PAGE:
Three Ilwaco High School riders have qualified for the state high school championships.
Katie Glasson, Wylie McHale and Madalynn Yates will be saddling their horses to compete in Moses Lake on May 17 and 18.
Because Ocean Beach School District does not have an equestrian program, they are allowed to qualify under another school’s banner.
The event is administered by WAHSET, the Washington High School Equestrian Teams. The Ilwaco trio has enjoyed success during three earlier rounds of competition.
They will be competing for Castle Rock High School alongside other “guest Rockets” from Cathlamet, Kalama and R.A. Long in Longview.
“I am so proud of my teammates and how the season has come together,” Glasson said. “I can’t wait for state.”
Their coach, Liberty Engleman, is excited about their chances.
“They all did pretty well,” she said, recalling the qualifying rounds.
“They have a good chance. There is plenty of speed and good riding.”
Engleman, who is based in Kelso, has had her own competitive riding career and her two grown daughters participated in the WAHSET program.
“It takes a lot of dedication — and not doing things that ‘normal’ teenagers do because they have to take care of their horses,” the coach said. “It is always impressive to see the changes they make; they are not necessarily sports kids.”
The Ilwaco trio credits Engleman for giving them valuable practical guidance and encouragement. “She really knows what she is doing and can help us in so many ways,” Glasson said.
“She is always at the gate, cheering us on,” Yates said. “She gives us pep talks and does anything for us,” added McHale. “She’s like the ‘team mom’ — she’s amazing!”
After three rounds of competition in multiple events, McHale qualified as an individual in barrel racing, pole bending and an event called keyhole. Yates will compete in pole bending, too.
As a team, McHale and Glasson qualified in birangle, a two-rider speed relay. Glasson is an alternate if anyone drops out in the flag or figure-8 riding categories.
Their enthusiasm for their sport is matched by their friendship — one may begin a sentence and another finish it. Glasson and McHale have known each other since they began grade school. “Wylie and I have been best friends for as long as I remember,” Glasson said. “She’s more like a sister.”
Yates, 15, says she looks up to the two 17-year-olds as role models. “I like both of them — they are amazing to watch. I watch their runs and video them.”
Glasson is quick to say Yates is an equal partner in their sisterhood. “She’s just like our age.”
Like equestrian events at any level, there is a strict etiquette, an emphasis on safety, and an expectation that all horses are well groomed.
When mounted, the high school riders must always have their protective helmets strapped on. They wear team jerseys with numbers, must wear sturdy boots with a heel to keep them in the stirrup, plus tidy pants with no “fashionable” tears.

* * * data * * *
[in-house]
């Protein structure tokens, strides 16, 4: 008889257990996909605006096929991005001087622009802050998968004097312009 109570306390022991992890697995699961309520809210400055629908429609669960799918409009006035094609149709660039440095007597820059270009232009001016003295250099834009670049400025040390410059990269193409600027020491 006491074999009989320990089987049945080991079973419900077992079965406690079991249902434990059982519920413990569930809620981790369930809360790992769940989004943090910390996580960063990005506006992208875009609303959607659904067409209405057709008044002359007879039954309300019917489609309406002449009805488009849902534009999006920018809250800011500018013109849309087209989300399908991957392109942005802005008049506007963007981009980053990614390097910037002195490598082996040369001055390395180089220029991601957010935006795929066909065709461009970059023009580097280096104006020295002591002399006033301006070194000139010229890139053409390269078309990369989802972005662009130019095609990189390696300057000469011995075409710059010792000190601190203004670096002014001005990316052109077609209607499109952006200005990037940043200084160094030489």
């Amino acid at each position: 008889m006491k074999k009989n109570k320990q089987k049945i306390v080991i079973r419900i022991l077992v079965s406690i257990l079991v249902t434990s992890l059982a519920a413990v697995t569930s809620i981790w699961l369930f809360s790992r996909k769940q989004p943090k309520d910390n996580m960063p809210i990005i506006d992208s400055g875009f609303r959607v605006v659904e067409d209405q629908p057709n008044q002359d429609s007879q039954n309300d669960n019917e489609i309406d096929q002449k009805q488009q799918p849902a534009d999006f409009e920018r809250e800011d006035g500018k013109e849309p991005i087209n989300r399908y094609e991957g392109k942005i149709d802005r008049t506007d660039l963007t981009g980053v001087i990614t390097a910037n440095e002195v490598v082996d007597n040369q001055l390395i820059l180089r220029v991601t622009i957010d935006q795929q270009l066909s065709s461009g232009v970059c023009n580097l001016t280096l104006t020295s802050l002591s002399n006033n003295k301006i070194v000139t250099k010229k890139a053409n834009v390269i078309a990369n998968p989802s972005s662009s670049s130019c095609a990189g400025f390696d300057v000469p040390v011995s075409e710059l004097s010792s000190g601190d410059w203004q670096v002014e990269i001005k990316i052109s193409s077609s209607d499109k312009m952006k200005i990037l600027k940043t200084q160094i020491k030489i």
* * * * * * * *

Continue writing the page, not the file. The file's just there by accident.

Glasson started riding at age 5 and has no illusions about the work needed. “It’s like any other sport, football, volleyball or track, you have to be dedicated to it and want to do it,” she said. “It’s about skill, but if you enjoy doing it, it doesn’t seem hard.”
Preparation is doubled: the athletes must maintain themselves in peak fitness and care for their mounts.
“I have only had Goose since October, but we work very well together,” said Glasson, who is in her second year competing.
McHale has had her horse, Faith, for three years, but this is her first time competing in WAHSET, having missed last year because she injured her leg playing basketball.
“If we are not in shape, we cannot do it,” she said. “And we need to make sure our horses eat the right foods to give them energy.”
While barrel racing, which has a triangular course, enjoys TV coverage at top-level rodeos, the other events may be less known. Pole bending involves weaving the horse through a set of poles without missing any. McHale set a district record of 20.55 seconds in the event in her last competition, with Yates fourth in a field of 37 entrants.
Keyhole involves riding at high speed into a keyhole shape chalked in the arena, turning the horse (called a rollback) and exiting without it stepping on the white outline. Other races involve flags or navigating a figure-8 course.
For two-man birangle, Glasson will first ride a straight course back and forth with McHale ready to start her identical run as their horses cross. It’s all over in about 25 seconds. Going into state, their best time is about one second off other competitors.
During training, they videotape their practices then examine their posture, hand positions and other actions they may be doing unconsciously that slow their horse down.
“We try to shave a hundredth-of-a-second off by watching the ‘slow-mo’ video,” McHale said.
Yates has been riding since she was 6 or 7, and savors the experience. It is her second year in the program.
“I think horses are so amazing,” she said. “The animal has a whole mind of its own, and just like us, we have bad days and really good days.”
McHale shares that connection. “I’ve ridden horses since before I could remember. It’s like breathing for me — it’s something I couldn’t live without.”